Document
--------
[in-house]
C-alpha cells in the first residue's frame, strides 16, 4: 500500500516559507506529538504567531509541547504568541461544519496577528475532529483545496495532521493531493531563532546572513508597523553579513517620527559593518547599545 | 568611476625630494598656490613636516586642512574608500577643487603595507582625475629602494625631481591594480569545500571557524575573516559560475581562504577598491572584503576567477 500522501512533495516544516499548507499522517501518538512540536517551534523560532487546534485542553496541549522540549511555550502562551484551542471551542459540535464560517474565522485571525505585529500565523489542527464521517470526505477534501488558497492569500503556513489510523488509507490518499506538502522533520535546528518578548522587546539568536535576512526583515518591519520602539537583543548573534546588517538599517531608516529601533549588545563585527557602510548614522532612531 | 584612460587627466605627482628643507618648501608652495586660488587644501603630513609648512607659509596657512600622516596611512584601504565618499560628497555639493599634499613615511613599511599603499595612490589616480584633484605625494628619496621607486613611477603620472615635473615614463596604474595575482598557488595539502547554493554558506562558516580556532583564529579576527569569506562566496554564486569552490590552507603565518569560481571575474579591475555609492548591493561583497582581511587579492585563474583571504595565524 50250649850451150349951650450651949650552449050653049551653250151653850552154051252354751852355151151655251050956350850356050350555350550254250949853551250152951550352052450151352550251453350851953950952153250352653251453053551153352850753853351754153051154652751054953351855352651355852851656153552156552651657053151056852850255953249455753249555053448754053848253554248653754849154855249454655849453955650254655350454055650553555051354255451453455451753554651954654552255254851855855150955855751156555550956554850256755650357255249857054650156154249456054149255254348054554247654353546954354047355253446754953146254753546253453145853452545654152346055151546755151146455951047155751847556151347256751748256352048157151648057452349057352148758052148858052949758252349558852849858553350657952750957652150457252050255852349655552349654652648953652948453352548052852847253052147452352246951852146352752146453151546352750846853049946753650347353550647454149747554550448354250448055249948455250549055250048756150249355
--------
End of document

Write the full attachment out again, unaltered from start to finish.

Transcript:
[in-house]
C-alpha cells in the first residue's frame, strides 16, 4: 500500500516559507506529538504567531509541547504568541461544519496577528475532529483545496495532521493531493531563532546572513508597523553579513517620527559593518547599545 | 568611476625630494598656490613636516586642512574608500577643487603595507582625475629602494625631481591594480569545500571557524575573516559560475581562504577598491572584503576567477 500522501512533495516544516499548507499522517501518538512540536517551534523560532487546534485542553496541549522540549511555550502562551484551542471551542459540535464560517474565522485571525505585529500565523489542527464521517470526505477534501488558497492569500503556513489510523488509507490518499506538502522533520535546528518578548522587546539568536535576512526583515518591519520602539537583543548573534546588517538599517531608516529601533549588545563585527557602510548614522532612531 | 584612460587627466605627482628643507618648501608652495586660488587644501603630513609648512607659509596657512600622516596611512584601504565618499560628497555639493599634499613615511613599511599603499595612490589616480584633484605625494628619496621607486613611477603620472615635473615614463596604474595575482598557488595539502547554493554558506562558516580556532583564529579576527569569506562566496554564486569552490590552507603565518569560481571575474579591475555609492548591493561583497582581511587579492585563474583571504595565524 50250649850451150349951650450651949650552449050653049551653250151653850552154051252354751852355151151655251050956350850356050350555350550254250949853551250152951550352052450151352550251453350851953950952153250352653251453053551153352850753853351754153051154652751054953351855352651355852851656153552156552651657053151056852850255953249455753249555053448754053848253554248653754849154855249454655849453955650254655350454055650553555051354255451453455451753554651954654552255254851855855150955855751156555550956554850256755650357255249857054650156154249456054149255254348054554247654353546954354047355253446754953146254753546253453145853452545654152346055151546755151146455951047155751847556151347256751748256352048157151648057452349057352148758052148858052949758252349558852849858553350657952750957652150457252050255852349655552349654652648953652948453352548052852847253052147452352246951852146352752146453151546352750846853049946753650347353550647454149747554550448354250448055249948455250549055250048756150249355